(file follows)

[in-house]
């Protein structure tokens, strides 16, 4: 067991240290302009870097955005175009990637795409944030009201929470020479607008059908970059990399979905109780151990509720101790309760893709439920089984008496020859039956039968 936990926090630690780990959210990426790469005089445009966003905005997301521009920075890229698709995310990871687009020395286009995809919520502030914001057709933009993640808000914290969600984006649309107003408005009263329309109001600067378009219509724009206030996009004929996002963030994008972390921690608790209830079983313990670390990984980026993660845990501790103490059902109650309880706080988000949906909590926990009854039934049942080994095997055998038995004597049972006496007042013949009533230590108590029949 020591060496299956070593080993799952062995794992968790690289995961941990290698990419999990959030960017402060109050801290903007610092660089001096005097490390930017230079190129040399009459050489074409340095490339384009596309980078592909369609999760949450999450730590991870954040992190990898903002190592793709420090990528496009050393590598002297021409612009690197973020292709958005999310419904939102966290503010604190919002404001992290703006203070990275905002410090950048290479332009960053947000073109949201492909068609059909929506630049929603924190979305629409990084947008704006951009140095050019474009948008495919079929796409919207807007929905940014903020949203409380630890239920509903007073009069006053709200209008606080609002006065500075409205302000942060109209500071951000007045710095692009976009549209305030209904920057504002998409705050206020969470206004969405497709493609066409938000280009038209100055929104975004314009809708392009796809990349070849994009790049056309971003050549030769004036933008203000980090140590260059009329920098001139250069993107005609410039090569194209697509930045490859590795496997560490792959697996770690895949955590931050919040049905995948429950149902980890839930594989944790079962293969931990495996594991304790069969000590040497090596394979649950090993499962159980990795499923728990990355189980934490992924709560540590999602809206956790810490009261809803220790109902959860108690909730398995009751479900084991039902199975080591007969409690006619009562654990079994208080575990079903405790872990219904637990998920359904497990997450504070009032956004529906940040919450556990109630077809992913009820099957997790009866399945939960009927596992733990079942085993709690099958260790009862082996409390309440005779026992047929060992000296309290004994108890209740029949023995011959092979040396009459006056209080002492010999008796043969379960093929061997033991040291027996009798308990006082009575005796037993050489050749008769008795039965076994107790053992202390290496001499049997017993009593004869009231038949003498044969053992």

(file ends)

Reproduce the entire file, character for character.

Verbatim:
[in-house]
């Protein structure tokens, strides 16, 4: 067991240290302009870097955005175009990637795409944030009201929470020479607008059908970059990399979905109780151990509720101790309760893709439920089984008496020859039956039968 936990926090630690780990959210990426790469005089445009966003905005997301521009920075890229698709995310990871687009020395286009995809919520502030914001057709933009993640808000914290969600984006649309107003408005009263329309109001600067378009219509724009206030996009004929996002963030994008972390921690608790209830079983313990670390990984980026993660845990501790103490059902109650309880706080988000949906909590926990009854039934049942080994095997055998038995004597049972006496007042013949009533230590108590029949 020591060496299956070593080993799952062995794992968790690289995961941990290698990419999990959030960017402060109050801290903007610092660089001096005097490390930017230079190129040399009459050489074409340095490339384009596309980078592909369609999760949450999450730590991870954040992190990898903002190592793709420090990528496009050393590598002297021409612009690197973020292709958005999310419904939102966290503010604190919002404001992290703006203070990275905002410090950048290479332009960053947000073109949201492909068609059909929506630049929603924190979305629409990084947008704006951009140095050019474009948008495919079929796409919207807007929905940014903020949203409380630890239920509903007073009069006053709200209008606080609002006065500075409205302000942060109209500071951000007045710095692009976009549209305030209904920057504002998409705050206020969470206004969405497709493609066409938000280009038209100055929104975004314009809708392009796809990349070849994009790049056309971003050549030769004036933008203000980090140590260059009329920098001139250069993107005609410039090569194209697509930045490859590795496997560490792959697996770690895949955590931050919040049905995948429950149902980890839930594989944790079962293969931990495996594991304790069969000590040497090596394979649950090993499962159980990795499923728990990355189980934490992924709560540590999602809206956790810490009261809803220790109902959860108690909730398995009751479900084991039902199975080591007969409690006619009562654990079994208080575990079903405790872990219904637990998920359904497990997450504070009032956004529906940040919450556990109630077809992913009820099957997790009866399945939960009927596992733990079942085993709690099958260790009862082996409390309440005779026992047929060992000296309290004994108890209740029949023995011959092979040396009459006056209080002492010999008796043969379960093929061997033991040291027996009798308990006082009575005796037993050489050749008769008795039965076994107790053992202390290496001499049997017993009593004869009231038949003498044969053992």